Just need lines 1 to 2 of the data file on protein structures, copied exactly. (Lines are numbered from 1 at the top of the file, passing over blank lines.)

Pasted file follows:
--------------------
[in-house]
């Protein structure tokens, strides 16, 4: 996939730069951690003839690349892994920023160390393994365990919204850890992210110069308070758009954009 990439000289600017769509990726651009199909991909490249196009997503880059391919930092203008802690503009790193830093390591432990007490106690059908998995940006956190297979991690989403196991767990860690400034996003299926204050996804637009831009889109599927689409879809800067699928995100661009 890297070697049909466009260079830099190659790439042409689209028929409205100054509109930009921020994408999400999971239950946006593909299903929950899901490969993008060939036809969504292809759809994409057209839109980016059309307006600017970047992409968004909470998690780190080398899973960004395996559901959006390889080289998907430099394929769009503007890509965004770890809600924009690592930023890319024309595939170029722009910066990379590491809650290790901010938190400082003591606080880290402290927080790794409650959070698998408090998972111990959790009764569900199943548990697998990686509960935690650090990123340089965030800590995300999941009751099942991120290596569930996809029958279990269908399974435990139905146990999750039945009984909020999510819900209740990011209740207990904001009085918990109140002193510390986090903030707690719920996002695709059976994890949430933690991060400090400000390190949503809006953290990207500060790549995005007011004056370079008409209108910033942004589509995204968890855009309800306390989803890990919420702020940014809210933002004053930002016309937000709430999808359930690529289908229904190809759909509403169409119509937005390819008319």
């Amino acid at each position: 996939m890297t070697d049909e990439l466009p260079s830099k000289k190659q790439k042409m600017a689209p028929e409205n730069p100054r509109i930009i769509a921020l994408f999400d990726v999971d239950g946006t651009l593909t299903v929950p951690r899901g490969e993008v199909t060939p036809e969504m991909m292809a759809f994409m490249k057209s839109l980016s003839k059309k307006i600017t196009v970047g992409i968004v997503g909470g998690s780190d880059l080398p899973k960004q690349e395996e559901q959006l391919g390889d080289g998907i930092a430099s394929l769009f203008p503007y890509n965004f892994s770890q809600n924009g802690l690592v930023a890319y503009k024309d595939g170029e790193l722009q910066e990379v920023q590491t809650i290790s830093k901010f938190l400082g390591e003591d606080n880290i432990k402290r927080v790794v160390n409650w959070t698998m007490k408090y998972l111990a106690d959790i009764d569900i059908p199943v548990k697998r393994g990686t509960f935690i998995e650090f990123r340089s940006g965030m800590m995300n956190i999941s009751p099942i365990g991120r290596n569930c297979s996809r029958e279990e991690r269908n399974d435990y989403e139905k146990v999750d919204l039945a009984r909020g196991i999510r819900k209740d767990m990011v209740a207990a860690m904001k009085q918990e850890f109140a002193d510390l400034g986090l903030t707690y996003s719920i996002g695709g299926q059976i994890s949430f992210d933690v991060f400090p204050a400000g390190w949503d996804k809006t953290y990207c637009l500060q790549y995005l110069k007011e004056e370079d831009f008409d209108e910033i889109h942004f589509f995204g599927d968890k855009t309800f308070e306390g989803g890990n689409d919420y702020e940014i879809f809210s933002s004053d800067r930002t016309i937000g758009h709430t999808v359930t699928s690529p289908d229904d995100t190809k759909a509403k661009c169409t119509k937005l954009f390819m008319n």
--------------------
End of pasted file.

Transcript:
[in-house]
């Protein structure tokens, strides 16, 4: 996939730069951690003839690349892994920023160390393994365990919204850890992210110069308070758009954009 990439000289600017769509990726651009199909991909490249196009997503880059391919930092203008802690503009790193830093390591432990007490106690059908998995940006956190297979991690989403196991767990860690400034996003299926204050996804637009831009889109599927689409879809800067699928995100661009 890297070697049909466009260079830099190659790439042409689209028929409205100054509109930009921020994408999400999971239950946006593909299903929950899901490969993008060939036809969504292809759809994409057209839109980016059309307006600017970047992409968004909470998690780190080398899973960004395996559901959006390889080289998907430099394929769009503007890509965004770890809600924009690592930023890319024309595939170029722009910066990379590491809650290790901010938190400082003591606080880290402290927080790794409650959070698998408090998972111990959790009764569900199943548990697998990686509960935690650090990123340089965030800590995300999941009751099942991120290596569930996809029958279990269908399974435990139905146990999750039945009984909020999510819900209740990011209740207990904001009085918990109140002193510390986090903030707690719920996002695709059976994890949430933690991060400090400000390190949503809006953290990207500060790549995005007011004056370079008409209108910033942004589509995204968890855009309800306390989803890990919420702020940014809210933002004053930002016309937000709430999808359930690529289908229904190809759909509403169409119509937005390819008319």